Growth Trends for Related Jobs
A high rise window cleaner has one of the most dangerous jobs in the building, cleaning and maintenance industries. This job is not a good one for people with acrophobia, or fear of heights. The Bureau of Labor Statistics lists salary information for high rise window cleaners within the broader category of building cleaning workers. According to the bureau, there were more than 12,280 building cleaning workers employed in this field in 2010. Earnings tend to vary by location and employer.
The average salary for high-rise window washers and other building cleaning workers was $27,830, or about $13.38 per hour in 2010, according to the Bureau of Labor Statistics. The bureau indicates that the median salary earned by those working in this field was $26,470 per year, with the middle half earning between $21,210 and $32,610. The highest-paid workers made more than $39,570 per year, while those on the bottom rung of the pay ladder made $17,840 or less per year.
The window washer's employer plays a role in determining how much he is paid. Many high-rise window washers are self-employed contractors who provide services to buildings and dwellings. According to the BLS, the average salary for those employed in this capacity was $28,920 per year in 2010. Those who worked for local government agencies made an average of $24,430, while state government employees made $21,440. The highest-paid workers were employed in the architectural and engineering services field, making an average of $51,510 per year.
Where the window washer works can also play a role in determining how much he is paid. According to the BLS, the highest-paid building cleaning workers worked in the state of Delaware, earning an average salary of $51,070 per year in 2010. Those employed in Indiana made an average salary of $42,840 per year, while those who worked in the state of Florida made $27,330. In California, the average salary was $28,420 per year, while those employed in New York made $32,140.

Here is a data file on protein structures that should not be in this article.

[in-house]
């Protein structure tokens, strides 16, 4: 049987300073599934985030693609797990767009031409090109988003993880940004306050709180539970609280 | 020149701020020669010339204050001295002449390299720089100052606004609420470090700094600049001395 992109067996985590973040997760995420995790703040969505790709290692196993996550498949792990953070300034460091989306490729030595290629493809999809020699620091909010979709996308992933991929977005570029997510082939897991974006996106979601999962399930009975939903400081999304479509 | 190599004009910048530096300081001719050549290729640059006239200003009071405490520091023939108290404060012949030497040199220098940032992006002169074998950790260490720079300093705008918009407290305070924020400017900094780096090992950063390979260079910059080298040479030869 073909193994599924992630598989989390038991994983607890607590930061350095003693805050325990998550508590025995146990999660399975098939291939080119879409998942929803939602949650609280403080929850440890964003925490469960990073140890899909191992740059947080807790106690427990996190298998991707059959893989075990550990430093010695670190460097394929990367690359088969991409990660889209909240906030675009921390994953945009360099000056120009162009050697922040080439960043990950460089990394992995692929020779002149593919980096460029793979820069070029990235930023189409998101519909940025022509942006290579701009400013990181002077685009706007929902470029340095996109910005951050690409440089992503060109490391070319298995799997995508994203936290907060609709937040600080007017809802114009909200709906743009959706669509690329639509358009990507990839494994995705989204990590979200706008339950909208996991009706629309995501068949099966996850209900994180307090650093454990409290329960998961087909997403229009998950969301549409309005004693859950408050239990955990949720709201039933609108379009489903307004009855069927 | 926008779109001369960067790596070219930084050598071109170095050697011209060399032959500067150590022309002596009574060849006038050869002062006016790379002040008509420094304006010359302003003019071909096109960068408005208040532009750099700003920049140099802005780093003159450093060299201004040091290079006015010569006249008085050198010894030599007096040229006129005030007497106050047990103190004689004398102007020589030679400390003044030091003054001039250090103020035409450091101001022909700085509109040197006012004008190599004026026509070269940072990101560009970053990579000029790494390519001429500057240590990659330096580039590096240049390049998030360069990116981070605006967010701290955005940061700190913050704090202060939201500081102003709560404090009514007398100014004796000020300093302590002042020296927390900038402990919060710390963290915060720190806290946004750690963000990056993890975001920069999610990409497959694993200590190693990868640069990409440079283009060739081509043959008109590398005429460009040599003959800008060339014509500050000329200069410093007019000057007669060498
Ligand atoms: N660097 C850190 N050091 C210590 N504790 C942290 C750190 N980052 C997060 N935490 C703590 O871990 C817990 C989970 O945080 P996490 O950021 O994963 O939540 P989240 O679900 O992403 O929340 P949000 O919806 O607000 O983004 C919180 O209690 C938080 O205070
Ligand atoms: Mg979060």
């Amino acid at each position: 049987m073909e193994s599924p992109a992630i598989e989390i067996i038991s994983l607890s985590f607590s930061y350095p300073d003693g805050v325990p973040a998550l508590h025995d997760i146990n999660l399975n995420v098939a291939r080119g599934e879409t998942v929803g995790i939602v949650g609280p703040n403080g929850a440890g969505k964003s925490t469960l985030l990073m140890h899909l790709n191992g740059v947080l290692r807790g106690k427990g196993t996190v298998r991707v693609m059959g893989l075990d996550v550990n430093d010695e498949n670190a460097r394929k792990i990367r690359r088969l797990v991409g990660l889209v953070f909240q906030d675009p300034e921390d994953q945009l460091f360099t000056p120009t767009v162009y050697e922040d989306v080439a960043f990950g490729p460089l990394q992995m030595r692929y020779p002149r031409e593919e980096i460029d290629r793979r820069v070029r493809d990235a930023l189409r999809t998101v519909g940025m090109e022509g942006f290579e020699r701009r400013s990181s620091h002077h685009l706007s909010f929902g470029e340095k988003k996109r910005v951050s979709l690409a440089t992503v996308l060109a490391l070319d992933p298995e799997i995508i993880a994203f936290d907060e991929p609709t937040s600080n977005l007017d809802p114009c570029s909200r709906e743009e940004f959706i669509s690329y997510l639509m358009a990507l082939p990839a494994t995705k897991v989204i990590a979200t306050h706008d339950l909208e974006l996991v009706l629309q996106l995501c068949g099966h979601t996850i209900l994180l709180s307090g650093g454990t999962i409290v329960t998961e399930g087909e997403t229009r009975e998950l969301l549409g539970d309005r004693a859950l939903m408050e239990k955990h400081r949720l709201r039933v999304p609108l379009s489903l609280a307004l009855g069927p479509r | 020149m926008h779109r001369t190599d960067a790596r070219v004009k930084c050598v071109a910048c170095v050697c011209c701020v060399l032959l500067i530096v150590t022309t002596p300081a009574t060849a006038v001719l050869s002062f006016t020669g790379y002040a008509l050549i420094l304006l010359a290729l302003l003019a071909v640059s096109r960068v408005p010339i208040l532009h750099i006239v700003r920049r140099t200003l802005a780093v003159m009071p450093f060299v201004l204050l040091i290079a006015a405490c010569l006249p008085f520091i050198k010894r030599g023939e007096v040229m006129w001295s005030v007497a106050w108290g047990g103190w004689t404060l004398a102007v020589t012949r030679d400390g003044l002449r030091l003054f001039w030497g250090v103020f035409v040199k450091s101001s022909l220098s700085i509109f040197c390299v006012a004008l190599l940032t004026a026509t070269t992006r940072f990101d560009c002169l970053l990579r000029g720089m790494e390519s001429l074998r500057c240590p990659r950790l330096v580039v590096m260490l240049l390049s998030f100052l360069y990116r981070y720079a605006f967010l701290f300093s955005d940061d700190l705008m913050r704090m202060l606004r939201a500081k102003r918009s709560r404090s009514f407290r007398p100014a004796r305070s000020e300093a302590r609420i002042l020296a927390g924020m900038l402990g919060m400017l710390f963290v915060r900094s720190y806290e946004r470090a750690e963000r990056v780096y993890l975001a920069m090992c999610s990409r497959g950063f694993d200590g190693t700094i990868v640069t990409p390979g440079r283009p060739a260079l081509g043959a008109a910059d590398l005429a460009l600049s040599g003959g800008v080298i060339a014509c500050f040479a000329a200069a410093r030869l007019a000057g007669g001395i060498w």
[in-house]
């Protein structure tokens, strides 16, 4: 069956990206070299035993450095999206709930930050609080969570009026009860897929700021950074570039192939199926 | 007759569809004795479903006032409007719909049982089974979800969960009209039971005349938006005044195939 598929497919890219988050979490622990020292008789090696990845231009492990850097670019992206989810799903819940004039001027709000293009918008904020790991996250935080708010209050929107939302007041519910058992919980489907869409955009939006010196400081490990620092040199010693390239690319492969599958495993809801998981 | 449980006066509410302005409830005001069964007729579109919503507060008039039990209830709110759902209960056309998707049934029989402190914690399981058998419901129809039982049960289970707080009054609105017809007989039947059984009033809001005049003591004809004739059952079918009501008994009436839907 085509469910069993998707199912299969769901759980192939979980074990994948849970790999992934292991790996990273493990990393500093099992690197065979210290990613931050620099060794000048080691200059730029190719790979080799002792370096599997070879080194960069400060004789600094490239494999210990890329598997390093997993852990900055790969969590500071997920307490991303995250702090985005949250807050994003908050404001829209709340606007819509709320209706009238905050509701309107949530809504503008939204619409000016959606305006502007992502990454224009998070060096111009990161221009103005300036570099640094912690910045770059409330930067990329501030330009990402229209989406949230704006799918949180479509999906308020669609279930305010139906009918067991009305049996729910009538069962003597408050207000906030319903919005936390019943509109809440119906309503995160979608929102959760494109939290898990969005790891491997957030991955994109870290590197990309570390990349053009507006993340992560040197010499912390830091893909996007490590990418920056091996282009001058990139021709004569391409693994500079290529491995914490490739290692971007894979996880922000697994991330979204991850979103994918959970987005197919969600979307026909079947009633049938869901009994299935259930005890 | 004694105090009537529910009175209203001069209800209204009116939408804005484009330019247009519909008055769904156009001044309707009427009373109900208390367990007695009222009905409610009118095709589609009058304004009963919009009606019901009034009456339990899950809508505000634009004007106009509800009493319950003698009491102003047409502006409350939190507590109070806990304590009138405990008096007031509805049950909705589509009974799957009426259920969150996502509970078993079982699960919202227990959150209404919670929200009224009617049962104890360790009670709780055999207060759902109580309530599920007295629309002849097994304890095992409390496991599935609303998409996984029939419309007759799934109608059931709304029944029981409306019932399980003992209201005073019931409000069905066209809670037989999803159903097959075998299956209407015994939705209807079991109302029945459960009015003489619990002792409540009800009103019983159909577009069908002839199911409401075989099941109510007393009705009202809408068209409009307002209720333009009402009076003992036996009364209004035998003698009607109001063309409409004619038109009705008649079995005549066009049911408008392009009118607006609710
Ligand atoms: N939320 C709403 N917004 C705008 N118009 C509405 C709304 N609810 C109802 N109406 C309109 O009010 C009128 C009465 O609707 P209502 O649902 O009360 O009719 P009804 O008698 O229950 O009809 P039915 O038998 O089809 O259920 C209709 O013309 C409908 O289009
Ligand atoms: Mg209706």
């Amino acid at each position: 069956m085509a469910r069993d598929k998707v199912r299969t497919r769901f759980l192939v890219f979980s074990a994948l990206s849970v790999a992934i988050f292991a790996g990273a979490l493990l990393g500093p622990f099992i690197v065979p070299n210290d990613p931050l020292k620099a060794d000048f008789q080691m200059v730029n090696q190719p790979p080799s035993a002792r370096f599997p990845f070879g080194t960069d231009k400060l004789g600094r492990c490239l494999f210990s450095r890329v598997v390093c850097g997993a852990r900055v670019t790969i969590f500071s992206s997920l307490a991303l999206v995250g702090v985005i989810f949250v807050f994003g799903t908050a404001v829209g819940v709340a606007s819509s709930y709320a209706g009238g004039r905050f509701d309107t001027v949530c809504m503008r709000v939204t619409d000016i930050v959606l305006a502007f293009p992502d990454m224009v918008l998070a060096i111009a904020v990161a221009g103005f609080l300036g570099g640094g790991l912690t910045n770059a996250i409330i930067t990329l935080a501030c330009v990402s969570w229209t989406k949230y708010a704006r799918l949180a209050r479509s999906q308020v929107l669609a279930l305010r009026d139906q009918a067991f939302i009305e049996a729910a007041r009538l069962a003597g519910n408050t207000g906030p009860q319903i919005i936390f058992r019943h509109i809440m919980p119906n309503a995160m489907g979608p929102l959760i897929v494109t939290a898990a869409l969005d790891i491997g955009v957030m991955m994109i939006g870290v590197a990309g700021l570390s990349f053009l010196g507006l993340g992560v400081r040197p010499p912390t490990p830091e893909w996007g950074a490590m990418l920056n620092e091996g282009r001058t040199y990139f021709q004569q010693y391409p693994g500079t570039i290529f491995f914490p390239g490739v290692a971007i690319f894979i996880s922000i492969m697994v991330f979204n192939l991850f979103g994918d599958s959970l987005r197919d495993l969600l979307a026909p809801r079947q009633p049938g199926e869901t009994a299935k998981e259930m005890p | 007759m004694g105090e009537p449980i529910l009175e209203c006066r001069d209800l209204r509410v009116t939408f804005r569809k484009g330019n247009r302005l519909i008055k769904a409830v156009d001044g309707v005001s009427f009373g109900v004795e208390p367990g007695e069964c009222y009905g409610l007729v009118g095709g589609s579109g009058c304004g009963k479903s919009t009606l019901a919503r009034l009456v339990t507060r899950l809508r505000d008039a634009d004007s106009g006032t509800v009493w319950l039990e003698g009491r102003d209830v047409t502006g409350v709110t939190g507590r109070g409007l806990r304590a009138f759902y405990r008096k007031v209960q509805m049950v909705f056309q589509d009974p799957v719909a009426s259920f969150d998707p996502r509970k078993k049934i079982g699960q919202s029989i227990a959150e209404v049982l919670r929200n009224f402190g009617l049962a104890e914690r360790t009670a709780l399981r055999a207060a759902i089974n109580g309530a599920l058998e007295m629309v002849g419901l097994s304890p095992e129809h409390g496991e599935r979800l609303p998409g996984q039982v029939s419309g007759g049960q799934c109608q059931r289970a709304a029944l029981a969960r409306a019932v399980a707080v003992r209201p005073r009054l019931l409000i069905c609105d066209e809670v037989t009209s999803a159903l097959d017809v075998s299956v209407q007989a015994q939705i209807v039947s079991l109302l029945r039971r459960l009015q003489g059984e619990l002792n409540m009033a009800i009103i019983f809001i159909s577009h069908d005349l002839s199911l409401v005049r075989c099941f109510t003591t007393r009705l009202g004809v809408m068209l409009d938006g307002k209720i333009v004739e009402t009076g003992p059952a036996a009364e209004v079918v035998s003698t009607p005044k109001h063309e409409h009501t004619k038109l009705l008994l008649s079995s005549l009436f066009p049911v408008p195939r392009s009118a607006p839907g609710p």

The number of jobs for building cleaning workers, including high rise window washers, should grow by about 5 percent during the period from 2008 to 2018, according to the Bureau of Labor Statistics. The bureau indicates that this slower-than-average job growth will occur due to the slower pace of construction and the fact that most employers will not need additional staff to meet building maintenance needs. Much of the available work in this field will come through contract work, rather than full-time employment with one specific company.
Jared Lewis is a professor of history, philosophy and the humanities. He has taught various courses in these fields since 2001. A former licensed financial adviser, he now works as a writer and has published numerous articles on education and business. He holds a bachelor's degree in history, a master's degree in theology and has completed doctoral work in American history.